I have spent much time perusing other wonderful food blogs such as Oh She Glows, Joyous Health, Pure Ella, The First Mess, and My New Roots, just to name a few.  I have spent a great deal of time reading about these ladies and have been busily getting to know them through the stories, food and recipes they share; not to mention salivating over the gorgeous pictures they post. YUM-YUM-YUM!  Food blogs like these provide me with great inspiration and help me to learn about a whole new way of cooking and eating.

I still regularly visit the more traditional food web sites like Canadian Living and Chef Michael when I am looking for particular recipe. Sometimes I make the recipes as written, while other times, I tinker with them subbing out some ingredients for healthier options or because of dietary requirements... just to practice. As a side note, I do find it interesting that even the more traditional cooking sites like Canadian Living and Chef Michael are providing recipes using less typical ingredients and even providing wonderful food for those with specialized dietary requirements (gluten free, dairy free, vegan, etcetera). At the end of the day, I do find one common thread within the pages of all that I have been reading and that is to use REAL food, fewer or no "made for you" ingredients, and to enjoy whatever it is you create.  With that said, I would like to share a few of my successes in the year of my hiatus.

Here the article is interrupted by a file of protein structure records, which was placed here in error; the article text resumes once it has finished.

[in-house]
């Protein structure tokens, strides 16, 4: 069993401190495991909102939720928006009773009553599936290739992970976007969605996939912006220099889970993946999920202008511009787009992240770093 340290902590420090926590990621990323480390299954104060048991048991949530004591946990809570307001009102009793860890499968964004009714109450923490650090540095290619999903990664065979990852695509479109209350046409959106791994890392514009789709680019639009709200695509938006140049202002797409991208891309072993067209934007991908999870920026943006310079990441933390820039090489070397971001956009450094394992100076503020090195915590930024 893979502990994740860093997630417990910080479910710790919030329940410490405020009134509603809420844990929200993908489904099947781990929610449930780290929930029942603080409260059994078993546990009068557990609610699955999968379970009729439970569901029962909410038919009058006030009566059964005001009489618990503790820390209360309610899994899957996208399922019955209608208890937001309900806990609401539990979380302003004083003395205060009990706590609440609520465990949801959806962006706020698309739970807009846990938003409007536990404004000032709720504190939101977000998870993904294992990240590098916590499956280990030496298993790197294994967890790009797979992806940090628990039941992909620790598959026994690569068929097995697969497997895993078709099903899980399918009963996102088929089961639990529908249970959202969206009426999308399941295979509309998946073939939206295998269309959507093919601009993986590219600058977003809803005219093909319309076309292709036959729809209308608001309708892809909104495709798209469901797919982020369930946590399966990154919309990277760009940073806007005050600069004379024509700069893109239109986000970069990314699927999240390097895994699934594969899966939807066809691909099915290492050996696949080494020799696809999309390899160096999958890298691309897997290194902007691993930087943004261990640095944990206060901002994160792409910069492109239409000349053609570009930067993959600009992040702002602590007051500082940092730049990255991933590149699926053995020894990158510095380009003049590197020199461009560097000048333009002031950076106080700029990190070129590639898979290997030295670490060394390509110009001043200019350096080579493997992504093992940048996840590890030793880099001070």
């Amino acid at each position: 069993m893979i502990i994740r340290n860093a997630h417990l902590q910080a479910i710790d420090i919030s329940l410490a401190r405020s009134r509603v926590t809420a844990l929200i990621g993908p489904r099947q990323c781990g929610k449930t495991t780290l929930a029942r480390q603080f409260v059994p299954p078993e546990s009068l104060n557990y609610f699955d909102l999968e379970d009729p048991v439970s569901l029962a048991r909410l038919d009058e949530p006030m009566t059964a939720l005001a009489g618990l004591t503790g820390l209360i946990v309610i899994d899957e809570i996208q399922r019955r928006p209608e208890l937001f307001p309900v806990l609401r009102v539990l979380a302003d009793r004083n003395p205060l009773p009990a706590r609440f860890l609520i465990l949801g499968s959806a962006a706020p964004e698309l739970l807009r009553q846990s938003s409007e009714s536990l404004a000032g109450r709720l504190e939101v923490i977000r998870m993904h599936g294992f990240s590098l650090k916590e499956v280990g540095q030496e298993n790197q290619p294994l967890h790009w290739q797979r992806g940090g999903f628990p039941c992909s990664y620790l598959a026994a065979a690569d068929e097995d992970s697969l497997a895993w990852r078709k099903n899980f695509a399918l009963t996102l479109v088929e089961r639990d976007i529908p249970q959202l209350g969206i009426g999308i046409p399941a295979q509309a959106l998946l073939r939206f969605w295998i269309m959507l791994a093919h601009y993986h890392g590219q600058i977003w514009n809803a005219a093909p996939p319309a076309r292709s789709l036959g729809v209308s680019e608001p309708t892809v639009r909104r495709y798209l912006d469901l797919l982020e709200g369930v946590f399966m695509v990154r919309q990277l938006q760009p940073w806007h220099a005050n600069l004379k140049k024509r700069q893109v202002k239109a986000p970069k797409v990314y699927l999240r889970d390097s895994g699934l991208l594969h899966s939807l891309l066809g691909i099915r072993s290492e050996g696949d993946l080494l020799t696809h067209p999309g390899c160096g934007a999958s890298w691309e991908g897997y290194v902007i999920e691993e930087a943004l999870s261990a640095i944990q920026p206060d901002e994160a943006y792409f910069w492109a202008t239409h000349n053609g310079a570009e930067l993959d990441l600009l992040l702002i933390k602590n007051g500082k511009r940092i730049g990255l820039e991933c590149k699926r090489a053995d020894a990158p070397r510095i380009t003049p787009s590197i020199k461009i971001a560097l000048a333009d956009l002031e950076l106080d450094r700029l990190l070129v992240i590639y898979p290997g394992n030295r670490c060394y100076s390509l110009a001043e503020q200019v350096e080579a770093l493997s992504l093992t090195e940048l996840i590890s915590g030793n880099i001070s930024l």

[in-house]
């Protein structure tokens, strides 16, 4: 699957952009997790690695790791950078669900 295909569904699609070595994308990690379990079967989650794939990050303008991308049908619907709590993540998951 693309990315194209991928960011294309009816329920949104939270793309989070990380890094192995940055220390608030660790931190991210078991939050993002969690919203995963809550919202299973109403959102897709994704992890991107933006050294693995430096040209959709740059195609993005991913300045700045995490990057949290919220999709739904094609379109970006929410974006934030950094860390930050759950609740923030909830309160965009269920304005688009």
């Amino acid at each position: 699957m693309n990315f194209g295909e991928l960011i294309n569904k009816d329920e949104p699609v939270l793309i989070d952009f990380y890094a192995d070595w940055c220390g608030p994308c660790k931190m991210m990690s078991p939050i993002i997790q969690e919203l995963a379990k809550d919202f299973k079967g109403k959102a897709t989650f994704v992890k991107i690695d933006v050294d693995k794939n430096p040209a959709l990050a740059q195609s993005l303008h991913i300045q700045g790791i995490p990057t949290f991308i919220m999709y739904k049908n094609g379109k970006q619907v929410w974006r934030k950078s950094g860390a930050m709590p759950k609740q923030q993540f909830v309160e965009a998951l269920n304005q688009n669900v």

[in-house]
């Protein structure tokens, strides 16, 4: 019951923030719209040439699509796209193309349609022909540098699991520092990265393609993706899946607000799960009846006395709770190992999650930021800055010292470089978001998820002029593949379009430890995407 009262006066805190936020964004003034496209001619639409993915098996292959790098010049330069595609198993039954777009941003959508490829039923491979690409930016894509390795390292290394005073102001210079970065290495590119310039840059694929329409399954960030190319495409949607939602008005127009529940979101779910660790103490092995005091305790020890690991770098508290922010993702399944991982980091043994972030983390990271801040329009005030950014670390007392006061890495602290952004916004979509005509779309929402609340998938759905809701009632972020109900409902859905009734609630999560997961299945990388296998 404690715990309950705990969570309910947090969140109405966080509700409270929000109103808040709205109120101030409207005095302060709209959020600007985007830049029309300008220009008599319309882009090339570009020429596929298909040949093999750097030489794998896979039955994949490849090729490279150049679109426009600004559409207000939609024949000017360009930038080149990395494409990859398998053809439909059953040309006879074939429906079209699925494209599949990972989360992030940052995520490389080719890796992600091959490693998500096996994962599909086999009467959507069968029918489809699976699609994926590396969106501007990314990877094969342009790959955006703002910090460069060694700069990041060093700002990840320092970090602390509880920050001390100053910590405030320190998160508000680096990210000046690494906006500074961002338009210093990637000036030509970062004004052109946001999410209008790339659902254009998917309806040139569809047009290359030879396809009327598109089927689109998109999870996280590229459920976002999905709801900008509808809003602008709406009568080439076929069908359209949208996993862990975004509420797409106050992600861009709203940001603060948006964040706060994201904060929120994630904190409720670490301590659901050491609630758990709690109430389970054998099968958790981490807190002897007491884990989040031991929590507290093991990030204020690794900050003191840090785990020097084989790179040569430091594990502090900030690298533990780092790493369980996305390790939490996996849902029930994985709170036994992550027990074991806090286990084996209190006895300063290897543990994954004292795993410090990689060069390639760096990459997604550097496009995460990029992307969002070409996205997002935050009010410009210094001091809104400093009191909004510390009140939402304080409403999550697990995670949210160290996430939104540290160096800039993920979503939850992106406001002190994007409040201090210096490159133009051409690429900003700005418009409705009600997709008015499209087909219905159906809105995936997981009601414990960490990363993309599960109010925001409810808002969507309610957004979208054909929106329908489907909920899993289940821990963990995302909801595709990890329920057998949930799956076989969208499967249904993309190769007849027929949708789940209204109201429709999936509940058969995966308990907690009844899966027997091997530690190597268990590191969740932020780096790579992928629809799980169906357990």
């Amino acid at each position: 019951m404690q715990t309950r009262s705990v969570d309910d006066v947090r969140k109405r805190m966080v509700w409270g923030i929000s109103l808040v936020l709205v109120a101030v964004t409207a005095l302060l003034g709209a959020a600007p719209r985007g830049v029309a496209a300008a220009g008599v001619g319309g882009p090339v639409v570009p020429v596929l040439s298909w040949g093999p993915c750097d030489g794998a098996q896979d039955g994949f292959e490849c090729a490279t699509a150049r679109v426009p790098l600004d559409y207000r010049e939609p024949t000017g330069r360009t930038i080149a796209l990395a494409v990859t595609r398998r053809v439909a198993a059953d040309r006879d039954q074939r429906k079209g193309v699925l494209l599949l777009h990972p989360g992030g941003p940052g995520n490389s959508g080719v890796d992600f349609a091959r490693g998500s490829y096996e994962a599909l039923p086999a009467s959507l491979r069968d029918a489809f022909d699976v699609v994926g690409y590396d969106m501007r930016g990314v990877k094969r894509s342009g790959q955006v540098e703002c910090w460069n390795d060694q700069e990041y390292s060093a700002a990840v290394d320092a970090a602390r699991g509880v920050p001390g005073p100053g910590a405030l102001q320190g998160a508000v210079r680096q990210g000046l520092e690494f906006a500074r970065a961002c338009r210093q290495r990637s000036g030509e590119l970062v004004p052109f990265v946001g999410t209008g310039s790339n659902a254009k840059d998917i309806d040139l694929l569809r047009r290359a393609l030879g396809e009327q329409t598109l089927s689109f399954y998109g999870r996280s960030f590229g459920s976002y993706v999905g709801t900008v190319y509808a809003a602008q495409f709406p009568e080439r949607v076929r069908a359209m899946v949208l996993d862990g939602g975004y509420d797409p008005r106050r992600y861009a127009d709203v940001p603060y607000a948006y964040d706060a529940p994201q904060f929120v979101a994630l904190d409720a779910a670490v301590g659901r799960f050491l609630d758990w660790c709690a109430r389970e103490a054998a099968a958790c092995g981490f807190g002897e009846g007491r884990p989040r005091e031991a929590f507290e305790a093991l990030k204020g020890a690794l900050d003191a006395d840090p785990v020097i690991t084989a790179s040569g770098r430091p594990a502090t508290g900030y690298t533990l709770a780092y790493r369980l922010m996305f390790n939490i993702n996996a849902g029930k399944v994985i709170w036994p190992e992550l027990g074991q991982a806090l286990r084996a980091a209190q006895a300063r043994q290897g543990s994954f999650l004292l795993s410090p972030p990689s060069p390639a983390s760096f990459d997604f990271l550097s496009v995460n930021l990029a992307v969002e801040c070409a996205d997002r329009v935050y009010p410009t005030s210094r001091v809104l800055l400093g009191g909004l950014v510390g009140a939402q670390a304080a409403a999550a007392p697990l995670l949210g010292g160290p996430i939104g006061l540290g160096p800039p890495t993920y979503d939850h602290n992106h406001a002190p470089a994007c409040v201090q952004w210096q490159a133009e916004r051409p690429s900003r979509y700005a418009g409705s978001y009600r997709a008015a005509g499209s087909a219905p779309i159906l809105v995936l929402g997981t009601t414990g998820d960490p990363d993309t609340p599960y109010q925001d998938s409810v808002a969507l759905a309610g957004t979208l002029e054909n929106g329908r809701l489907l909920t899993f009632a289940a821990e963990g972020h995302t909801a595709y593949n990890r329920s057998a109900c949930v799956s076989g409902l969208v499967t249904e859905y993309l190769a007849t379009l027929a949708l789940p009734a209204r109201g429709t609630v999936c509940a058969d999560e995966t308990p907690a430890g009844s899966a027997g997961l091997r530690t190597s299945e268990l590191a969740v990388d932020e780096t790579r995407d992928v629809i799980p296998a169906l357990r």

Vegetarian Pizza